Ended the day with supper and conversation at SJ’s house – and to bed to rest for tomorrow.

Friday, November 30, 2007 – Arab Women’s Union, Beit Sahour 11:30 p.m.

Demonstration Against the Occupation/Wall near Masara Village (Southern Bethlehem Region)

Another amazingly full day, with two major firsts: A taxi driver who asked me to put on a seat belt this morning, and another this evening that actually used his turn signals! Now I think I’ve experienced everything there is to experience in this world – or at least in this part of it!

Began the day by taking a taxi (ordered by SJ) to the area where most Fridays a group of villagers along with Israelis and Internationals come to demonstrate against the Occupation and the extension of the Wall that will run between the ten villages in this area and the settlement of Efrat and a number of smaller settlements that pinch the area of the villages and will eventually take a large chunk of Palestinian farmland for the “natural growth” of the settlements. The starting place of the demonstration was changed and we had to drive around a bit. At one point the driver, who was, I think, trying to be nice but was impatient to get going and nervous about a couple of Israeli APC’s (Armored Personnel Carriers) sitting on the side of the road we were on, told me he would be happy to leave me anywhere I’d like or take me back to Beit Sahour. While I did not want to have to return, I definitely did not want to be left alone on the side of a road in the backwoods of the “Bethlehem District” with Israeli soldiers and a bunch of settlements around me. As we sat there an IDF vehicle came down the road in the opposite direction, slowed down and, to my great discomfort, made a u-turn and stopped next to the taxi. He asked for the driver’s license and travel permit and my passport. We explained that I was a tourist who was to meet someone who was going to take me around the area but we had gotten lost and were trying to get my “guide” on the phone (which, in fact, I was since SJ was my only contact with anyone who knew where the demo was to take place. The soldier looked dubious, but too harried to really hassle us any further and handed us back our documents and waved us on. I was finally able to get SJ on the phone and, after some back and forth with the driver we found the first group of demonstrators down the road. I got out of the taxi, thanked and paid the driver – despite our pleasant conversation and good connection, he seemed extremely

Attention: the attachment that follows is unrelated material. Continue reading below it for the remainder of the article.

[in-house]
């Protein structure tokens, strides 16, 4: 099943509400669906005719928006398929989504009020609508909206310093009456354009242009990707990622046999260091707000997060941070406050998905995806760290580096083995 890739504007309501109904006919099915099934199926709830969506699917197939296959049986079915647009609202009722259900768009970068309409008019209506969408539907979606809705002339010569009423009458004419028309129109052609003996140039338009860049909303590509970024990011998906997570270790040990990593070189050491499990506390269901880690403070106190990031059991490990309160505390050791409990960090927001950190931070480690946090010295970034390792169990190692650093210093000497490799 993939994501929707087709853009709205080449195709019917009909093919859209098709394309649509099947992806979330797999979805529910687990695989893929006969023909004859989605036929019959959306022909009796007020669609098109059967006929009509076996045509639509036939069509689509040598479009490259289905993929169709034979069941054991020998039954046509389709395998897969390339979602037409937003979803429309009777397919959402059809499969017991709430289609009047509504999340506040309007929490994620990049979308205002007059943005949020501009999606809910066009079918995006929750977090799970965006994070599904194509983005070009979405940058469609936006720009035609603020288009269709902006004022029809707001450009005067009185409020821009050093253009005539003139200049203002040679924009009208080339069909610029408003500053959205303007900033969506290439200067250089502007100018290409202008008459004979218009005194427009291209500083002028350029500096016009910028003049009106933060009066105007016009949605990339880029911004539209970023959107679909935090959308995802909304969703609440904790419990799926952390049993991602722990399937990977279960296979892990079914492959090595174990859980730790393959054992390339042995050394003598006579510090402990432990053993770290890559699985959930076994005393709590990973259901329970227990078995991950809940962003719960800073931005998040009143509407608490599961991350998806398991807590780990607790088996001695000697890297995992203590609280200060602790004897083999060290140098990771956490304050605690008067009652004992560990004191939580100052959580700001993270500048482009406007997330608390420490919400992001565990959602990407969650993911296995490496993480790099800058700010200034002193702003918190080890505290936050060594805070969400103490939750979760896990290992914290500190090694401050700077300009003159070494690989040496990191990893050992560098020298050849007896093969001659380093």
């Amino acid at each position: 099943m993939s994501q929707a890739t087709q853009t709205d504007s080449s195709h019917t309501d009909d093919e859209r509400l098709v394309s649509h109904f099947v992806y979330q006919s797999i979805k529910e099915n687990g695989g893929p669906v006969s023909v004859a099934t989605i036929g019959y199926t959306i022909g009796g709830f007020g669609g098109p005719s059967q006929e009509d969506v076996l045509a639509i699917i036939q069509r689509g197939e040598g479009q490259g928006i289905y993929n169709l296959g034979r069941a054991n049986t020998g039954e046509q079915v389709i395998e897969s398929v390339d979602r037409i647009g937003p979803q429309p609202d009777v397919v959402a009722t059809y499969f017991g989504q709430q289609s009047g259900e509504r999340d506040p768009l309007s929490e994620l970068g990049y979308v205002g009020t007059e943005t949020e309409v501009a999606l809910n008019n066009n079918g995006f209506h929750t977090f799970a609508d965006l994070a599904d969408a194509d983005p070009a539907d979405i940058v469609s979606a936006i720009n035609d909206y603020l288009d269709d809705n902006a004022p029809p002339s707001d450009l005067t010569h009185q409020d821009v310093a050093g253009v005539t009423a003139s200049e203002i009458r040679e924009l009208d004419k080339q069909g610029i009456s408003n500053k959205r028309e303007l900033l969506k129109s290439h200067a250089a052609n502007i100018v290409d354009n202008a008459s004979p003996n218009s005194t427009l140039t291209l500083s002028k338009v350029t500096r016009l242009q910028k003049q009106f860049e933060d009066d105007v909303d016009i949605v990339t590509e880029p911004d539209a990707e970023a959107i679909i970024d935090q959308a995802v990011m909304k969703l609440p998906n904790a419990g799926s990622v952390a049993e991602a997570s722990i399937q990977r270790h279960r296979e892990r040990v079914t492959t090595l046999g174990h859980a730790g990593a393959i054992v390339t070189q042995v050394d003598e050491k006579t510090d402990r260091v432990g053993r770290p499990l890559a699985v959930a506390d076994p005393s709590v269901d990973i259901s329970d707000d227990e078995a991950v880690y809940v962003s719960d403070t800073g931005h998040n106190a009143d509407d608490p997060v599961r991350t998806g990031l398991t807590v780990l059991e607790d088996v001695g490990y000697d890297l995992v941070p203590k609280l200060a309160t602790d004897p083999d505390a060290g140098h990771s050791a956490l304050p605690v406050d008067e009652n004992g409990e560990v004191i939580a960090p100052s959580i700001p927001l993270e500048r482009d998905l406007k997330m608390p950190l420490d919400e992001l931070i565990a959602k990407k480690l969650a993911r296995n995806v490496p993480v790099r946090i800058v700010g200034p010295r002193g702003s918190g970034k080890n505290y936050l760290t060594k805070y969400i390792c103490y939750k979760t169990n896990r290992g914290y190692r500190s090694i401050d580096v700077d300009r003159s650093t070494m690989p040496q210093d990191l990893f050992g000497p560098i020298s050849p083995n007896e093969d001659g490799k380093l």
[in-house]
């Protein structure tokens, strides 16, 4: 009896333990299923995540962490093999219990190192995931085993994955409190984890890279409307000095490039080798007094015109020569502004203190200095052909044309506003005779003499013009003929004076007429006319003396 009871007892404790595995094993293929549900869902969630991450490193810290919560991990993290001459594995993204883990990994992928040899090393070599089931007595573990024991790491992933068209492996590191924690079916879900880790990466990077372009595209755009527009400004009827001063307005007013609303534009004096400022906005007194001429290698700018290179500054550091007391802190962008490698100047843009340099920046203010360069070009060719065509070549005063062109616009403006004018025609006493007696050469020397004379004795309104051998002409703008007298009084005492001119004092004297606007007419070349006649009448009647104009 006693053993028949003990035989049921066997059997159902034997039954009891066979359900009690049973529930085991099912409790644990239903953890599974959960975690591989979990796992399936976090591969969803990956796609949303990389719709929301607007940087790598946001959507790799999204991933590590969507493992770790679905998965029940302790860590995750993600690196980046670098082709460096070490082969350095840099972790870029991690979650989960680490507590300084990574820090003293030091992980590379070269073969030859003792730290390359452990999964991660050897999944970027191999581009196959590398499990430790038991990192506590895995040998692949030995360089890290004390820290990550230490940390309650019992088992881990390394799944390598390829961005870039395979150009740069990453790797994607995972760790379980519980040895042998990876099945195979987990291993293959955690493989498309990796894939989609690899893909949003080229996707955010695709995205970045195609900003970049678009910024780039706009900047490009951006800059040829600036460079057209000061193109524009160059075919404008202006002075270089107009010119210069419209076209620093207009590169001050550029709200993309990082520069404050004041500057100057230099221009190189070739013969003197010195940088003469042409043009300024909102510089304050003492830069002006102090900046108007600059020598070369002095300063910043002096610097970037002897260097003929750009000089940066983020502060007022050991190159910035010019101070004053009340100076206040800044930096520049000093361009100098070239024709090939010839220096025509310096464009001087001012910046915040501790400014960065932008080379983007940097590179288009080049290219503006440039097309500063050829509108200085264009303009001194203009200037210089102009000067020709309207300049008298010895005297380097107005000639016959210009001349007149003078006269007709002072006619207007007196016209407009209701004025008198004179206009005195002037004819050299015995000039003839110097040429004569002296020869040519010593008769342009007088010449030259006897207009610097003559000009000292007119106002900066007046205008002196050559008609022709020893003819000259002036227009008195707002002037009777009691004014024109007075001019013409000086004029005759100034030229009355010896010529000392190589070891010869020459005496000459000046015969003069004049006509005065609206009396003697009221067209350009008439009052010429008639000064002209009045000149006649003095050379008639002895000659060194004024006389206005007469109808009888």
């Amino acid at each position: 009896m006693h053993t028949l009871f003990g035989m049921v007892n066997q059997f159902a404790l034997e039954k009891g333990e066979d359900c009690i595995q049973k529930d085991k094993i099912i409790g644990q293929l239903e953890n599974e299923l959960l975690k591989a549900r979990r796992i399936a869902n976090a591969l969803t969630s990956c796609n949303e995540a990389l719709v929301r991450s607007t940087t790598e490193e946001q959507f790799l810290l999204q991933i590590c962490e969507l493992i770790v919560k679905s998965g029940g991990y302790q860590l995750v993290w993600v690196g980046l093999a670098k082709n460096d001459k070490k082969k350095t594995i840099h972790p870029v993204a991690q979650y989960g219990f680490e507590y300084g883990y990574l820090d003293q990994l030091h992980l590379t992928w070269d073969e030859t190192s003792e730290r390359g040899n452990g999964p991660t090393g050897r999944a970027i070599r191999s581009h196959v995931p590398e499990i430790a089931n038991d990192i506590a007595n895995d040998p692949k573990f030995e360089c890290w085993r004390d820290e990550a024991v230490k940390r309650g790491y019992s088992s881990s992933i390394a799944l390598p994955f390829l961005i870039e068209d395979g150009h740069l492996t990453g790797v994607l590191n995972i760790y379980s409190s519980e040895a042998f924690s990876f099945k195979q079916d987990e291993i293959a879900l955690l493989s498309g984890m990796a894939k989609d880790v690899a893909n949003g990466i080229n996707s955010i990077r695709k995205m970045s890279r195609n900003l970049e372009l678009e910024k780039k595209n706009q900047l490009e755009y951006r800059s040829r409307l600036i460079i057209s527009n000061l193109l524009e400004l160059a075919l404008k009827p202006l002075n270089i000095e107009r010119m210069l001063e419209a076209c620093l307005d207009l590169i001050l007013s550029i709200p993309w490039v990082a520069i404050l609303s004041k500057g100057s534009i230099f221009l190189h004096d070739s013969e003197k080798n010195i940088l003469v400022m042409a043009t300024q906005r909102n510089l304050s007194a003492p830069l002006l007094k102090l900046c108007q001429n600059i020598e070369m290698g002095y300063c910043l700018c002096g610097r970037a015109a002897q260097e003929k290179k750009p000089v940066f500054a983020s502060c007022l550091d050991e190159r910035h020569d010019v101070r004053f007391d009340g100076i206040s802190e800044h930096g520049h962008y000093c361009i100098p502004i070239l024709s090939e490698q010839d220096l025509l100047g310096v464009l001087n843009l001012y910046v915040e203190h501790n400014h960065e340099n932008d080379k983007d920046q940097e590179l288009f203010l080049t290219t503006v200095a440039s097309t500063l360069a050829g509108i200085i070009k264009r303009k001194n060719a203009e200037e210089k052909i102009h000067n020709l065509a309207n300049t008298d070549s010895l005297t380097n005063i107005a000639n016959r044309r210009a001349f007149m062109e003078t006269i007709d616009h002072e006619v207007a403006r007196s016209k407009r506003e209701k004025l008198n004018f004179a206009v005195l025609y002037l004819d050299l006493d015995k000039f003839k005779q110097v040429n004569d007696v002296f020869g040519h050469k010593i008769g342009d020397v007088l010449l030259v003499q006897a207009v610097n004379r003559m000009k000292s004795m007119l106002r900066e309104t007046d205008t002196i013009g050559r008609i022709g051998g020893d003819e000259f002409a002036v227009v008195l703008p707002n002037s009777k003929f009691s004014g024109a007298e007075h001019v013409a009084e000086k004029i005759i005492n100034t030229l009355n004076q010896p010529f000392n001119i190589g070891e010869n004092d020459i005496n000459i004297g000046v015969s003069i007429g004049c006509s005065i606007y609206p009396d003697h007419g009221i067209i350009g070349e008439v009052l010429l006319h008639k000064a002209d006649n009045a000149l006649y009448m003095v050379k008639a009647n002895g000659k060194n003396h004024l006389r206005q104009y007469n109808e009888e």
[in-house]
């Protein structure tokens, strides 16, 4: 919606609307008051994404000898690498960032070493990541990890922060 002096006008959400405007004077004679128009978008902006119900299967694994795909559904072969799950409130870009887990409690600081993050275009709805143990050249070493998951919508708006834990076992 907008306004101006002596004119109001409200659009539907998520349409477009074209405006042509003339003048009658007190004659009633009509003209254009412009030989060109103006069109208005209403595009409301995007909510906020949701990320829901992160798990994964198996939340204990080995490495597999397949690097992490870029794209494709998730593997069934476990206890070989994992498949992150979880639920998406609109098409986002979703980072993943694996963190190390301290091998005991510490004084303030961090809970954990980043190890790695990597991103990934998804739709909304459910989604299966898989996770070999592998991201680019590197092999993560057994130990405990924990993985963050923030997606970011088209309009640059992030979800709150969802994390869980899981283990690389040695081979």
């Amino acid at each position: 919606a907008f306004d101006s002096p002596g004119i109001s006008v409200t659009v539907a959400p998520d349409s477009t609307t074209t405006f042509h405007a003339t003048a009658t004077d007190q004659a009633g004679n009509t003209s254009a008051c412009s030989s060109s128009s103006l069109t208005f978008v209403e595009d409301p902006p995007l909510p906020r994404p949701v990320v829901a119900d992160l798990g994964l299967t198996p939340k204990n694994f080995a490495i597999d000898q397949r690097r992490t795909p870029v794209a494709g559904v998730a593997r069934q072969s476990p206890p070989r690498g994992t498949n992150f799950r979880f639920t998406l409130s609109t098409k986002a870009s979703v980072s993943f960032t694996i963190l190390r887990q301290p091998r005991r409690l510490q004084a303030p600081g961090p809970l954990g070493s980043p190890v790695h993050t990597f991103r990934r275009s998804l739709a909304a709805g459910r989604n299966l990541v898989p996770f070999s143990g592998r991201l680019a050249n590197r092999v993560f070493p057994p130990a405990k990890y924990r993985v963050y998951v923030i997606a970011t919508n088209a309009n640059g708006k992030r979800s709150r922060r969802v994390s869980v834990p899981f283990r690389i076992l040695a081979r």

I introduced myself to a couple of the protesters who seemed quite happy to meet me, and they explained that they were waiting for a few more people before they started down the road I had just come up on and headed towards Efrat. Eventually there were about two dozen people, more than half local villagers, about four or five Israelis and a few Internationals, three of them with the World Council of Churches Accompaniment Project. About three villagers held very large Palestinian flags on poles that flapped assertively as we began to walk.